The older brother watched as the receiver practiced running routes, catching the football and blocking.
Familiar with the way practice is and the way big-time athletes are in big-time college football, the older brother knew this even before the receiver did:
This wasn’t his time.
“You could see the talent,” Richie Chambers said of his brother, Craig, a true freshman receiver at the University of Washington. “You knew that he was going to be a good receiver, but you could see that he wasn’t at the collegiate level yet.”
A lot was made of Craig Chambers when he declared his intent to attend Washington out of Jackson High School. At 6-foot-5, 195 pounds, he was unfairly compared to Reggie Williams. Chambers could use his height and his 37-inch vertical leap to great advantage against smaller defensive backs in the Western Conference.
When Chambers verballed at Washington, recruiting gurus declared him the crown jewel of the class. He couldn’t miss, not with that frame and 4.45 speed in the 40. He would be a star as soon as he pulled down the purple jersey.
Observers pointed to Washington’s depleted receiving corps and immediately predicted that Chambers would start, that he headed the group of five true freshmen who could play and play a lot.
But Richie Chambers knew better. As a UW linebacker in the early ’90s, Richie Chambers had a close-up view of what top-of-the-line receivers looked like. His brother wasn’t one of them. And maybe he was the only one honest and loving enough to level with Craig.
“In high school, especially in Washington, he was far superior to other athletes,” Richie said. “When you get to college, they’re all the same. If you’re not ready to go, you’re not ready to go. I don’t think he was ready to go, mostly because of his competition in the area.”
Craig Chambers came in at a disadvantage. While the other freshman receivers — Sonny Shackelford, Quintin Daniels, Corey Williams and Charles Smith — had the benefit of prepping under pretty sophisticated, complex passing schemes in high school, Chambers simply did not.
“I had a lot to learn,” Chambers said. “I was really raw coming into the season. In high school, I didn’t really learn much. It was kind of just go out there and play and run around. Here, you have to be so precise it’s insane. In high school, you kind of line up wherever and get open. It was nothing like this.
“I learned more here in seven days than I did in four years in high school.”
It’s not that the Jackson football program was inferior in its philosophy of offensive football. It simply chose different points of emphasis and different, simpler techniques.
After all, Chambers’ talent wasn’t exactly wasted at Jackson. As a senior, he caught 48 passes for 804 yards. In his prep career, Chambers had 93 receptions for 1,972 yards and 18 TDs. As a junior, he totaled 267 receiving yards against Edmonds-Woodway, en route to catching 35 passes for 863 yards and eight TDs for the season.
Yet, now, he watches as Shackelford, Daniels and Williams take their reps with the first offense. Instead of starting alongside Reggie Williams and Charles Frederick, Chambers is on the scout team, imitating receivers of opposing teams.
More than likely, Chambers will redshirt.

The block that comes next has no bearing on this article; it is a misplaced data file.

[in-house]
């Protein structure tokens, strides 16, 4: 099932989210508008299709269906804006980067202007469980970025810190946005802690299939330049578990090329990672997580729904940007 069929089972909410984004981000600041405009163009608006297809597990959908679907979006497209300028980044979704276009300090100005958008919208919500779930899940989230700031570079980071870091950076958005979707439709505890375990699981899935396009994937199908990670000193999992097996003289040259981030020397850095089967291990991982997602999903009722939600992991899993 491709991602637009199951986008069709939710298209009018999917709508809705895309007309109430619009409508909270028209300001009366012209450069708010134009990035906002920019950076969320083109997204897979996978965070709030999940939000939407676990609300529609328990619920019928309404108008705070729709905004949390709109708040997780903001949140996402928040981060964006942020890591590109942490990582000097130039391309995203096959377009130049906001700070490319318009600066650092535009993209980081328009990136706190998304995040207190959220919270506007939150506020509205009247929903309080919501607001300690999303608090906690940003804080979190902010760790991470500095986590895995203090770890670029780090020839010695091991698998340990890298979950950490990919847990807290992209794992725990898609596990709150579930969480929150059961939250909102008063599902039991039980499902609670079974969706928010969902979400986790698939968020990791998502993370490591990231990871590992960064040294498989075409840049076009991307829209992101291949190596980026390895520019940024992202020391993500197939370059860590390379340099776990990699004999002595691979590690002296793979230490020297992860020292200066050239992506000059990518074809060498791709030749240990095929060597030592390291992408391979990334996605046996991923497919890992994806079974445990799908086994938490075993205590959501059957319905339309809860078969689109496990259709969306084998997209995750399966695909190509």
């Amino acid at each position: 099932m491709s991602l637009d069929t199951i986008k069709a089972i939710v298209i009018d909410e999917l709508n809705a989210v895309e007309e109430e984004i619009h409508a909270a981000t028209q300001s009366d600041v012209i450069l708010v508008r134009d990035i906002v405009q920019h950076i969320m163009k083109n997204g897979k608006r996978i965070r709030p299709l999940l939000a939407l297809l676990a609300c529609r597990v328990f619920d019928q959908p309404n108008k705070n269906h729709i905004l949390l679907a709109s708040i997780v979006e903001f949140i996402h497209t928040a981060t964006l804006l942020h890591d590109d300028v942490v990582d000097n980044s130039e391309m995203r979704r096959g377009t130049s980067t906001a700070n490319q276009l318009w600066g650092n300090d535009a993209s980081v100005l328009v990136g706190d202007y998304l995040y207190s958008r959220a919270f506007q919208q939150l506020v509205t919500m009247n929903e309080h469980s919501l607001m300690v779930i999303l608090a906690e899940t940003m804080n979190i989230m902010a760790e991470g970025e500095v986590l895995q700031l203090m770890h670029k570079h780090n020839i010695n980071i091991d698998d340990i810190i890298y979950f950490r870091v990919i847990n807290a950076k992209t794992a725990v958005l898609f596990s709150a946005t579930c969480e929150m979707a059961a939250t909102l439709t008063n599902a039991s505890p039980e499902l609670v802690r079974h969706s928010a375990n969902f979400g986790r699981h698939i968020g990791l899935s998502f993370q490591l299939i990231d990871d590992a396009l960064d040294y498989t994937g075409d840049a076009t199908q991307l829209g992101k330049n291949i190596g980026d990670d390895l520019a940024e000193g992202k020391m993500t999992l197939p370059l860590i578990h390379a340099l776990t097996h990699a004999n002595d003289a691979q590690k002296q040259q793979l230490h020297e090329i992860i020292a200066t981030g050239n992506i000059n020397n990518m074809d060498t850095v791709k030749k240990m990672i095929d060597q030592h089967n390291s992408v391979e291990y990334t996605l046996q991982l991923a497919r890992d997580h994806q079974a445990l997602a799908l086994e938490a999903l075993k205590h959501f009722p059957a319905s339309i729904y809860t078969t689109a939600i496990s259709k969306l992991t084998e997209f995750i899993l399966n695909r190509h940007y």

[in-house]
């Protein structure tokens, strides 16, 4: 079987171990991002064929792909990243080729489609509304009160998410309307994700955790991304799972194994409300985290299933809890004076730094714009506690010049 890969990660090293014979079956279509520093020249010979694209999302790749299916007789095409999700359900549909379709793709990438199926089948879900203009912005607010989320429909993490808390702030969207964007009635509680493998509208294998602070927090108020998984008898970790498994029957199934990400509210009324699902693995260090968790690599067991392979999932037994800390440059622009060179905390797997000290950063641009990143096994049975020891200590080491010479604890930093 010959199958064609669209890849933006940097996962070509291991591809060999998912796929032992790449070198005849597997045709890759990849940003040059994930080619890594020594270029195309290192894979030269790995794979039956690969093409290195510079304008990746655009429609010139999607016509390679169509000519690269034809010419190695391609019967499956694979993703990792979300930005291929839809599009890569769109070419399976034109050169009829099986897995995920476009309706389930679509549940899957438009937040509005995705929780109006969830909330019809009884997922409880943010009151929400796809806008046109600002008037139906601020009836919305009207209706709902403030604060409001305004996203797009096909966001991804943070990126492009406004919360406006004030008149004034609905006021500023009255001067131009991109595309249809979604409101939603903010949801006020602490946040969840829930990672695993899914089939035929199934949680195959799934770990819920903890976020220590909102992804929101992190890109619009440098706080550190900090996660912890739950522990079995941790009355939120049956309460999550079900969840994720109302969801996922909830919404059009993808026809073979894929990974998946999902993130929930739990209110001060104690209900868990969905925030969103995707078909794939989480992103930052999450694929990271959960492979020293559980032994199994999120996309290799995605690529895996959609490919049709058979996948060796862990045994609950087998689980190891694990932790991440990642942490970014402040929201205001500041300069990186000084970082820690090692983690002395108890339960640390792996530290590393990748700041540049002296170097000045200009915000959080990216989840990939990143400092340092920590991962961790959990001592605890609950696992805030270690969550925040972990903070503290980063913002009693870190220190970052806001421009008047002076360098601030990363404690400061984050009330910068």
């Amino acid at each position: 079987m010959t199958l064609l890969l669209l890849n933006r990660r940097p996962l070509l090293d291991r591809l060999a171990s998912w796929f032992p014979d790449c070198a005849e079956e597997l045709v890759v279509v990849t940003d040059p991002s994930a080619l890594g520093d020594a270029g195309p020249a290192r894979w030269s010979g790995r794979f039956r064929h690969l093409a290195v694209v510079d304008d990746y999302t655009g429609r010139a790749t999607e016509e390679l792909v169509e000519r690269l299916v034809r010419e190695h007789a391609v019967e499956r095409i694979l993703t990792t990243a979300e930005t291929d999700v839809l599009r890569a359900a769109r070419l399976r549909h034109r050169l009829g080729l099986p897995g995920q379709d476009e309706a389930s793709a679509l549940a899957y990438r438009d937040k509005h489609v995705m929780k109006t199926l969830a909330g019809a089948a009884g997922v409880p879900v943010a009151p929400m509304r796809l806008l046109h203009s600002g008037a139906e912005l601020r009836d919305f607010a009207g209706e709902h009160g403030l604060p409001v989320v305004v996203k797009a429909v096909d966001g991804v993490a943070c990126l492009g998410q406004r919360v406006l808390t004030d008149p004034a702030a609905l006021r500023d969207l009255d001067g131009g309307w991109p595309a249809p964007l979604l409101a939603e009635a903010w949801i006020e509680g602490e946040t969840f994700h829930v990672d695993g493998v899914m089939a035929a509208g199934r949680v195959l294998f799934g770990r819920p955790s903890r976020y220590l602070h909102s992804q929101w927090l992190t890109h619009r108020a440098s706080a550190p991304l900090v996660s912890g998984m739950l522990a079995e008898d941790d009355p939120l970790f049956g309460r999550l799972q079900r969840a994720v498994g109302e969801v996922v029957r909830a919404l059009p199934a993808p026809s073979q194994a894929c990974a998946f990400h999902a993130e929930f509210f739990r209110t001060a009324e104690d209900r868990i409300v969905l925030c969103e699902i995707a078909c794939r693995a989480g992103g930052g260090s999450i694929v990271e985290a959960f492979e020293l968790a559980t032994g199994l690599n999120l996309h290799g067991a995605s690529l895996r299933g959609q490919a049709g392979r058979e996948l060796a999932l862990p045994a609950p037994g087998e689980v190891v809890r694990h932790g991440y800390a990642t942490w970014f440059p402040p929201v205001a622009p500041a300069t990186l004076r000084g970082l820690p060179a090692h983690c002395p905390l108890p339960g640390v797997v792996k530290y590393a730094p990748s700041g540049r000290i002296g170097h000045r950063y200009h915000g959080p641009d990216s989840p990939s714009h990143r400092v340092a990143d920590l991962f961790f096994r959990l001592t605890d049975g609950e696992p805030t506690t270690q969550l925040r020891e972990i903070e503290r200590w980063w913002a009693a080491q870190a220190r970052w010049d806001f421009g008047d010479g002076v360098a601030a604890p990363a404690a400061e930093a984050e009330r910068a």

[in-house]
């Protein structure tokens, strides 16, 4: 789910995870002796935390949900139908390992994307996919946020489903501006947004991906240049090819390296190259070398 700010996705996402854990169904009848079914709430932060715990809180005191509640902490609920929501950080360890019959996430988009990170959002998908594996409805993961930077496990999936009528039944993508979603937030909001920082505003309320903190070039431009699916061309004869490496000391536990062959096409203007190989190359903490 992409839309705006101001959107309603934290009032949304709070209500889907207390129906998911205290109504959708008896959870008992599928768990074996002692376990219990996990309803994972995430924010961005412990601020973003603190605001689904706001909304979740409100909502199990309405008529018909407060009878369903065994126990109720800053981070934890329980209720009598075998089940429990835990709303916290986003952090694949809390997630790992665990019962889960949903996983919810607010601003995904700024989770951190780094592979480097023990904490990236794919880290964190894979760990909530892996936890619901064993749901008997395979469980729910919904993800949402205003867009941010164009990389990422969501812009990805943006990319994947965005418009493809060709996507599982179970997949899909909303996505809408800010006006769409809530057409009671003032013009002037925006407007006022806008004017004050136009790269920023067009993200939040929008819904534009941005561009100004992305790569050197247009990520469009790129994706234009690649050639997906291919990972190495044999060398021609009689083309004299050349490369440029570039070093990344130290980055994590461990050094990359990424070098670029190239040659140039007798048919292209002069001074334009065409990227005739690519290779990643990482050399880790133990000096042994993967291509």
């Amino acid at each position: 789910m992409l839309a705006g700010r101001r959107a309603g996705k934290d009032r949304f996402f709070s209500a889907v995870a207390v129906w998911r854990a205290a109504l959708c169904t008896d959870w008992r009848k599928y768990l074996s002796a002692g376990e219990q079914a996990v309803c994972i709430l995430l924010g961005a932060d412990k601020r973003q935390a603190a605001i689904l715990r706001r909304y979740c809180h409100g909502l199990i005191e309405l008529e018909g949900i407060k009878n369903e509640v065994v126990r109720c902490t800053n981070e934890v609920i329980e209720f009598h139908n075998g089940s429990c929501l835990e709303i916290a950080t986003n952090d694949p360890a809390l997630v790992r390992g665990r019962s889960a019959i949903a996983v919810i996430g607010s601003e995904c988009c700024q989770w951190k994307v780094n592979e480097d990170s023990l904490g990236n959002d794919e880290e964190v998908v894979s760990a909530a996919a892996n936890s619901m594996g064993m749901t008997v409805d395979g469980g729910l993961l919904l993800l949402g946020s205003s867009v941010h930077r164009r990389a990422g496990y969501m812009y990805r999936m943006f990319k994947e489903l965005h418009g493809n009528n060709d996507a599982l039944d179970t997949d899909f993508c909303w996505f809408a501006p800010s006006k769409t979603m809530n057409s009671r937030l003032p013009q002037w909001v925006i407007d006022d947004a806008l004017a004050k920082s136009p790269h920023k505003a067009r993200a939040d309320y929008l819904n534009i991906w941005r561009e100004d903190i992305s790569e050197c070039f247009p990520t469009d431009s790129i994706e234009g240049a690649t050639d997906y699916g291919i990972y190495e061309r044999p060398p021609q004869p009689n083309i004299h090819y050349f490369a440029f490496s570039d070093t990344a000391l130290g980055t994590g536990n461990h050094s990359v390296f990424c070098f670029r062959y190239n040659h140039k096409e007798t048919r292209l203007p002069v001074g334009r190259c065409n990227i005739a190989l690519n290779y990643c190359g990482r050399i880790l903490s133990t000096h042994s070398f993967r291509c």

“At first I was upset about it,” he said. “But after the first game, I thought it probably would be better for me to take a year to get better and stronger.”
In truth, Chambers felt absolutely lost in the days after he arrived for fall practice. He felt overwhelmed by the mountainous playbook, the constant watching of film and the endless teaching. He could see that his competition came in more polished, more ready for the college game.
It was Football 101. When the team spent its time at The Evergreen State College in the first phase of training, life was football from the time the team woke up to lights-out.
“Everybody said how football becomes your life,” Chambers said. “I didn’t realize it was 24 hours a day. You sleep and you dream about football. You’re just exhausted at the end of the day.”
Exhausted, and, in Chambers’ case, discouraged. There was no getting around it, his competition was passing him up. And there was little Chambers could do about it.
Washington receivers coach Bobby Kennedy noticed.
“We threw a lot at him,” Kennedy said. “Maybe for a high school guy whose offense probably wasn’t that complex and didn’t ask guys to do a lot, it was pretty demanding for him. This is a young kid. He’s going to be a valuable player for us. He’s going to be good. He just has to develop his strength and his speed. He just has to hang in there and he’ll be good.”
All the instruction, all the technique, not to mention the pages upon pages of plays might as well have been Yiddish to Chambers. There was so much to absorb and such little time.
“It can pretty much just break you down,” Chambers said. “There were times when I was just lost. They would be saying words and I’d be like, ‘What does that mean? How do you do that?’ I didn’t know what I was doing. Then they’d move on to the next thing so fast. It was like I was playing a whole new position.”
Chambers points to his brother and Curt Marsh, the former Snohomish Panther, Washington Husky and Oakland/Los Angeles Raider. Both told him that it would get better, that each day would be easier.
Chambers now can see the value of taking a year to grow and learn. While he admits to being in a mental depression for about a week, Chambers looks forward to next season, when he can legitimately contribute.
“You can hit rock-bottom,” he said. “You can have a lot of self-doubts, like, ‘Would I be better off doing something else? or ‘Am I good enough to play here?’ But it gets better and now I feel more confident about the type of player I can be.” John Sleeper writes for The Herald in Everett.